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So. A bunch of people pointed me to a New York Times article by Susan Dominus about Amy Cuddy, the psychology researcher and Ted-talk star famous for the following claim (made in a paper written with Dana Carney and Andy Yap and published in 2010): That a person can, by assuming two simple 1-min poses, […] The post Beyond “power…

The 501st Reminder About Reproducible Examples

First thing first. This post is not meant to complain. It is just to document one “miserable” aspect of a software developer’s (daily) life. I wrote about the “reproducible example paradox” last month, and said I probably had reminded users 500 times of providing a reproducible example. Perhaps it was the 501st time this morning in rstudio/markdown#86. I’m okay with…

Schedule R Code to Be Executed Periodically in the Current R Session

A couple of months ago, while I was trying to implement an alternative approach for LiveReload in blogdown (Section D.2) using Hugo’s built-in server, I played with Joe’s later package for a little while, and my colleague Gabor gave me an interesting, useful, and elegant tip. I thought it might be useful to other people, too, so I’m writing it…

A Few Joyful Moments of A Software Developer

Maëlle Salmon announced her “new session” (a cute newborn) on Twitter, and I was delighted and honored to see the knitr hex logo on her blanket. Welcome to the woRld, little Émile! That reminded me of a few other joyful moments. Occasionally, I receive thank-you notes and gifts from users, such as this card in a package: and this picture…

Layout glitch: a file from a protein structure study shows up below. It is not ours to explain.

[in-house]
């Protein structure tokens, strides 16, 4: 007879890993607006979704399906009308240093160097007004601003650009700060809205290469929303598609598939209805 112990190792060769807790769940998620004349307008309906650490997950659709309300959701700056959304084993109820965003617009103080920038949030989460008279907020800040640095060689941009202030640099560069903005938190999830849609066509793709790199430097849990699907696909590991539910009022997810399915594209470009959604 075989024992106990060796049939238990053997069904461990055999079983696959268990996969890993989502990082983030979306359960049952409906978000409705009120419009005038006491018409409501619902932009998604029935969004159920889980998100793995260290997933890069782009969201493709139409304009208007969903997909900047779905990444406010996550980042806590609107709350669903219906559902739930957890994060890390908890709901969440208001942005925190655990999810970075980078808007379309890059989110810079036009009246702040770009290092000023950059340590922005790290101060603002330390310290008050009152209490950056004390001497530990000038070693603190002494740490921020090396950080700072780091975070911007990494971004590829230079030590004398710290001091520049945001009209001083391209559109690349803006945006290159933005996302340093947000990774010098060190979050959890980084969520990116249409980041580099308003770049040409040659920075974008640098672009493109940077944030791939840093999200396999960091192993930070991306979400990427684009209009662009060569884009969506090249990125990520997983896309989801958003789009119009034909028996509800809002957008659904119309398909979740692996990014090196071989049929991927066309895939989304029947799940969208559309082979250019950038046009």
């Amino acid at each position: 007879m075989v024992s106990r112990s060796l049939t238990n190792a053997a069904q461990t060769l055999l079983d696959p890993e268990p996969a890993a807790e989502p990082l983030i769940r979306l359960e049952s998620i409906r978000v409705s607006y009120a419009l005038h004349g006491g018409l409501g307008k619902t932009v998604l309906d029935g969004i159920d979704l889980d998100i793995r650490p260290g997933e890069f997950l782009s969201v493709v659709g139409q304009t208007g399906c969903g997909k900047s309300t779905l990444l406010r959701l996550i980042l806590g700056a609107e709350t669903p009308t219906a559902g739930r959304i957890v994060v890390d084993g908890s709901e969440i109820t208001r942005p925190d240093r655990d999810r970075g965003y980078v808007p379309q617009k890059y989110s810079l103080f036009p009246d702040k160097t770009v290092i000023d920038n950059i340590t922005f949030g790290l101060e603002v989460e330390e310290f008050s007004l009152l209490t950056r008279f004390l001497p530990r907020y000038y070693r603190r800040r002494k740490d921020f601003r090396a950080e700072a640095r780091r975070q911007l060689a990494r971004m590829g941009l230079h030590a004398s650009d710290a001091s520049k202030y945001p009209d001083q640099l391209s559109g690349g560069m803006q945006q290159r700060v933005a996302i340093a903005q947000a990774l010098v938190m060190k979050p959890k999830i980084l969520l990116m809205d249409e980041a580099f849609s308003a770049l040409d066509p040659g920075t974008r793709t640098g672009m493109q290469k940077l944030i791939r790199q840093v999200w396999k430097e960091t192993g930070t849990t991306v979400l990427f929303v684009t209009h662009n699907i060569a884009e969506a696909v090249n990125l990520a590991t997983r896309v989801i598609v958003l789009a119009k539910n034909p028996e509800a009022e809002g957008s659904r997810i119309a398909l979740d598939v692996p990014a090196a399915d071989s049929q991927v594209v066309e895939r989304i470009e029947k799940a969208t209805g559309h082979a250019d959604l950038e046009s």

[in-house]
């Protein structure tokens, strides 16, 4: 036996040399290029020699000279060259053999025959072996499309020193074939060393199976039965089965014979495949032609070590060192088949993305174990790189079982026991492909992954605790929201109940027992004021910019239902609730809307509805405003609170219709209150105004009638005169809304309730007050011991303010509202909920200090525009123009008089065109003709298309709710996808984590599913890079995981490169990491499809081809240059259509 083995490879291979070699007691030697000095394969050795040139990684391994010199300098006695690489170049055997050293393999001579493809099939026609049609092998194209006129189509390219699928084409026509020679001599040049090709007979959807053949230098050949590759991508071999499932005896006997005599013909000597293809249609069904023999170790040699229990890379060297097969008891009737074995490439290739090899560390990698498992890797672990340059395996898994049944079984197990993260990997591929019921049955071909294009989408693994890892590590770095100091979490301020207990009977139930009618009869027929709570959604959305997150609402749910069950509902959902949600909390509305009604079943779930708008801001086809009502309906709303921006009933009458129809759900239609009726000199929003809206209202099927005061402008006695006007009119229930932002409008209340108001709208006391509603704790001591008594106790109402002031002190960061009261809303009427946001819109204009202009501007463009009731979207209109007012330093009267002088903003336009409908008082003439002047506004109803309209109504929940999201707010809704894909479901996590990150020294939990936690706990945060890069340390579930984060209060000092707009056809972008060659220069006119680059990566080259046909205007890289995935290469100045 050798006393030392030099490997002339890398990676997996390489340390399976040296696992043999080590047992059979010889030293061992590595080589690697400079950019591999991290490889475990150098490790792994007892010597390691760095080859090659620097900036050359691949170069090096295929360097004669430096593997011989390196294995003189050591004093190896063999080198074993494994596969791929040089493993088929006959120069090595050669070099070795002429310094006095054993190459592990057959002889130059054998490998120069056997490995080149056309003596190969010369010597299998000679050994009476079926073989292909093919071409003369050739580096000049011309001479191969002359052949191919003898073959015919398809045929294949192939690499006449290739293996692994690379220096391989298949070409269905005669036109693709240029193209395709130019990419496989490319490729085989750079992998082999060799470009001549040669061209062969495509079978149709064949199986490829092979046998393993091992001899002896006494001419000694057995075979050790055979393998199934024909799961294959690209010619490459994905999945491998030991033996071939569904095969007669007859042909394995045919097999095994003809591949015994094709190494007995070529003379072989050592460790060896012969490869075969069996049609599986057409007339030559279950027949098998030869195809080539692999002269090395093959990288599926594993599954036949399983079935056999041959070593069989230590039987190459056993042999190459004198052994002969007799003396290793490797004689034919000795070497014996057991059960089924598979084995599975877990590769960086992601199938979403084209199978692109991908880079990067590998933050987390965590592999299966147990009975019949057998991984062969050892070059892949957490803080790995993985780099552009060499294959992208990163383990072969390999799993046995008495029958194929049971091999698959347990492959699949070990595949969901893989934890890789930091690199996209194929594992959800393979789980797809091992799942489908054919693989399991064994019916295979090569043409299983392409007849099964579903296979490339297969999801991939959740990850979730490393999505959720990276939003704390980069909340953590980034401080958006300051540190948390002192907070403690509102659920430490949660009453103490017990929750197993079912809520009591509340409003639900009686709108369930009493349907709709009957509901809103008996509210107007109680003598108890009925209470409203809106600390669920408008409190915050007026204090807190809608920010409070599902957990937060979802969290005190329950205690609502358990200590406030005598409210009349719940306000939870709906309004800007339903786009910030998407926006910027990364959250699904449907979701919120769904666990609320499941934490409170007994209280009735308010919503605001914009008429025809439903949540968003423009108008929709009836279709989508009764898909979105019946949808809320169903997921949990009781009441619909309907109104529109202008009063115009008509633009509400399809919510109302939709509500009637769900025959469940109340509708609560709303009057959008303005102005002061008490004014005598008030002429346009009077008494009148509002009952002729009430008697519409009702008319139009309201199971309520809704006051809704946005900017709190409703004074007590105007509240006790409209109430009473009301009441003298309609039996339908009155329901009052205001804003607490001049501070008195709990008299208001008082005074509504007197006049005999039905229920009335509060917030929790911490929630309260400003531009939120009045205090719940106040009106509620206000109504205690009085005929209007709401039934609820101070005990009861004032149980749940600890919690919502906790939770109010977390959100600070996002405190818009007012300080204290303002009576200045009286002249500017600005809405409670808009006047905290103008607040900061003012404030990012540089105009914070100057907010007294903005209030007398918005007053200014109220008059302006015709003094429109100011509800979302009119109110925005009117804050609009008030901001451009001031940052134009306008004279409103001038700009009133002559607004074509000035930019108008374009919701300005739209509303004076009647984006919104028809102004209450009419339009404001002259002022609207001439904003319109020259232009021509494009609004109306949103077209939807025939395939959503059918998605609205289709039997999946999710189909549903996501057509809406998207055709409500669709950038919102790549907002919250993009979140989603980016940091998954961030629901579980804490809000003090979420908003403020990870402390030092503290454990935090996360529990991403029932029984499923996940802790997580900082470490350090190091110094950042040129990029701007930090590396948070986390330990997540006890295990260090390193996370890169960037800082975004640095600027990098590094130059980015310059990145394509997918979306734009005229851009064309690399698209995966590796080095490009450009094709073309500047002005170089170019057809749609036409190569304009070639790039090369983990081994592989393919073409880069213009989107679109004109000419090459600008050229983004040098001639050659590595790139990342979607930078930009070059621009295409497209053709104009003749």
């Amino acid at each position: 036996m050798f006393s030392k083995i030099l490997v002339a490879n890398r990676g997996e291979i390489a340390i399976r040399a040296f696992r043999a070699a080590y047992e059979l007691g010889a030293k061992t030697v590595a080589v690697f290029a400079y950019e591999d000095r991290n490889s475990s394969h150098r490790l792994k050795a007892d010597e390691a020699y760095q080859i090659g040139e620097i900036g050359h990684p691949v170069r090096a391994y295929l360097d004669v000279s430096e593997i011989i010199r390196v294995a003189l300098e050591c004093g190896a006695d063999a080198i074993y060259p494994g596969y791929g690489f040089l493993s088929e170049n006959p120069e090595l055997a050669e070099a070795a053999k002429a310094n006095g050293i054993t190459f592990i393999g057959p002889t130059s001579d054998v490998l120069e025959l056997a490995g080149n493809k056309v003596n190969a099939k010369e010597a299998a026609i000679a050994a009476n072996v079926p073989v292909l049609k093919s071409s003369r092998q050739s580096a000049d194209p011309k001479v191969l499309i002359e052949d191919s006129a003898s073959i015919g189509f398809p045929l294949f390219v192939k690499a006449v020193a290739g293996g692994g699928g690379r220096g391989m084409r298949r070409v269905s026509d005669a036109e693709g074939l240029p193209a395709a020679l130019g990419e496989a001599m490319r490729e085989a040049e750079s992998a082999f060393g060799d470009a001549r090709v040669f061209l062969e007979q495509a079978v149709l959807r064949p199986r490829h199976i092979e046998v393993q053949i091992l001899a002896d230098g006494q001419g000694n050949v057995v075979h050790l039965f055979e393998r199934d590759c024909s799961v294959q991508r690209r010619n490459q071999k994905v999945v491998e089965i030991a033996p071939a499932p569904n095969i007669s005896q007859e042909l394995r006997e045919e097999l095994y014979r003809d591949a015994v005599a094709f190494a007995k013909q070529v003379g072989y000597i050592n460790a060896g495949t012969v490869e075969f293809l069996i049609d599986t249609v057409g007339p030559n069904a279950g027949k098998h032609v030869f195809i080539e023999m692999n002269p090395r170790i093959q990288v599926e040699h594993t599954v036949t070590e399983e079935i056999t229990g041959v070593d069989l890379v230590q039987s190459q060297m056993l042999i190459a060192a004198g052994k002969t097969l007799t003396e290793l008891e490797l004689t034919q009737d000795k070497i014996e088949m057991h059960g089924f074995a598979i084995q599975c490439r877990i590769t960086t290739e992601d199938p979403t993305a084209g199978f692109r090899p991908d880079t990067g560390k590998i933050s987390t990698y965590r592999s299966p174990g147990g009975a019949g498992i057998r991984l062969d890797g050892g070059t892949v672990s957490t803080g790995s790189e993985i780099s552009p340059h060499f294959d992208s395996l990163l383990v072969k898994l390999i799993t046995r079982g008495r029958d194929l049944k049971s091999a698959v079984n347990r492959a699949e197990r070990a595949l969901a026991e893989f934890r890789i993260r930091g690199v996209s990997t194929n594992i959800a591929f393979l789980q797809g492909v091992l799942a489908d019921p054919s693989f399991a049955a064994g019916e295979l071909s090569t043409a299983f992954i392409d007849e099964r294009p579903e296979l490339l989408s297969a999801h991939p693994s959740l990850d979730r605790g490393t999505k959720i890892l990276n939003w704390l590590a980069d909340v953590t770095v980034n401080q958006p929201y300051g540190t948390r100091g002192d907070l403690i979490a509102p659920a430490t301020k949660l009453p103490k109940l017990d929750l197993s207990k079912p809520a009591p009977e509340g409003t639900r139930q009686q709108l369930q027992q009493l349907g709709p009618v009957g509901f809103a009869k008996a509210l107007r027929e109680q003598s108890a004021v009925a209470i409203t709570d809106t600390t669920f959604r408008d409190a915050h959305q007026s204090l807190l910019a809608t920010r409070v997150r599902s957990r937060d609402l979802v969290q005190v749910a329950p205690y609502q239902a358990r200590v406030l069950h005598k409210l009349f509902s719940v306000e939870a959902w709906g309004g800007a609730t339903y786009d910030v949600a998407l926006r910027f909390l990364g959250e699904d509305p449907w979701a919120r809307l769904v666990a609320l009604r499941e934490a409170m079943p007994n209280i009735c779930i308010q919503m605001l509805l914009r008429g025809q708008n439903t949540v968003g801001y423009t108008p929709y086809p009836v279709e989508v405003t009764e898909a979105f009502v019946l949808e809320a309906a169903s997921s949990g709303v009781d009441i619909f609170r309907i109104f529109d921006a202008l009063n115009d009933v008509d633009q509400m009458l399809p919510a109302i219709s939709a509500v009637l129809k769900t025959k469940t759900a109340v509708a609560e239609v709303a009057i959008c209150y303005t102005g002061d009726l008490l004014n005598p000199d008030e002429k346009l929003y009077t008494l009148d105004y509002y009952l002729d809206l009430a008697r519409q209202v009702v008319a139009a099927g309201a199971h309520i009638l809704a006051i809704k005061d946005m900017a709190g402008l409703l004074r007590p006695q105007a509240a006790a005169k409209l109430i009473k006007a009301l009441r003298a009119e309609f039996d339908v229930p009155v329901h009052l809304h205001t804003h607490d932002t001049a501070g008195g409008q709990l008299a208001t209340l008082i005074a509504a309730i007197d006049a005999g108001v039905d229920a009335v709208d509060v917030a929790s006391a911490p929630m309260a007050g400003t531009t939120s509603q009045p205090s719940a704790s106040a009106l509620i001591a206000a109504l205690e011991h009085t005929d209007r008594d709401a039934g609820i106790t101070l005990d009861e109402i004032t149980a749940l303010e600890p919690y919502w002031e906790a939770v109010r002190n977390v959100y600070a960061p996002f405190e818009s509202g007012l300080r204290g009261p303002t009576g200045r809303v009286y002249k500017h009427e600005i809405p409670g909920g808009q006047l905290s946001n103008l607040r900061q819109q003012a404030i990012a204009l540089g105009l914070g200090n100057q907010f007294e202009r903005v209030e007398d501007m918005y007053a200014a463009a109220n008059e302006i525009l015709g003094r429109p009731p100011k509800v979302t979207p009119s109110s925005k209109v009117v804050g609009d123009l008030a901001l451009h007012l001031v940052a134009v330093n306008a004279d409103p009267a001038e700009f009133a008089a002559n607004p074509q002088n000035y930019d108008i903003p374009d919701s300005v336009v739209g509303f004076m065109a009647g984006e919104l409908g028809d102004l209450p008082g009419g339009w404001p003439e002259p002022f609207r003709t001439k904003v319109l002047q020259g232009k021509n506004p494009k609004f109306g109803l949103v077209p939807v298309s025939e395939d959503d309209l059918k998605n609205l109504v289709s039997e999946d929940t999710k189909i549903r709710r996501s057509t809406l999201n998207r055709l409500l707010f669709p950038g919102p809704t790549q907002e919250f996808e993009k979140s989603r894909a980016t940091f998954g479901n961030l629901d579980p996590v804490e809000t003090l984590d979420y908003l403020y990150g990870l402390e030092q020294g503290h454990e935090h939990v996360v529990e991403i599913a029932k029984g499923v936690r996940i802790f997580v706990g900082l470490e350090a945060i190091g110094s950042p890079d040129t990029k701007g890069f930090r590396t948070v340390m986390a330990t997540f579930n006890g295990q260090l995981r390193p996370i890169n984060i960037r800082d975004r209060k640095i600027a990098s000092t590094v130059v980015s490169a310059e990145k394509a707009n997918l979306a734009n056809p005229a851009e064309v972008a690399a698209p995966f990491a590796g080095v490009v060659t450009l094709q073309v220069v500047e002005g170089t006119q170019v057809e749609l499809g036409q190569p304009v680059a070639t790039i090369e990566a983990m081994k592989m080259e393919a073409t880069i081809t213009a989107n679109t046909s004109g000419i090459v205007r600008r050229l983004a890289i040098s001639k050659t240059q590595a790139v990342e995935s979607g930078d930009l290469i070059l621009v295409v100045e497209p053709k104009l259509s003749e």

No tradeoff between regularization and discovery

October 18, 2017
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We had a couple recent discussions regarding questionable claims based on p-values extracted from forking paths, and in both cases (a study “trying large numbers of combinations of otherwise-unused drugs against a large number of untreatable illnesses,” and a salami-slicing exercise looking for public opinion changes in subgroups of the population), I recommended fitting a […] The post No tradeoff…

Portrait: Danielle Albers Szafir

October 18, 2017
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Danielle Albers Szafir received the Best Paper award for her single-author paper, Modeling Color Difference for Visualization Design at InfoVis this year. She is assistant professor at University of Colorado Boulder and runs the CU VisuaLab there. Danielle works on a number of research projects centered around perception, and in particular color, but also topics like visual comparison. […]

From perpetual motion machines to embodied cognition: The boundaries of pseudoscience are being pushed back into the trivial.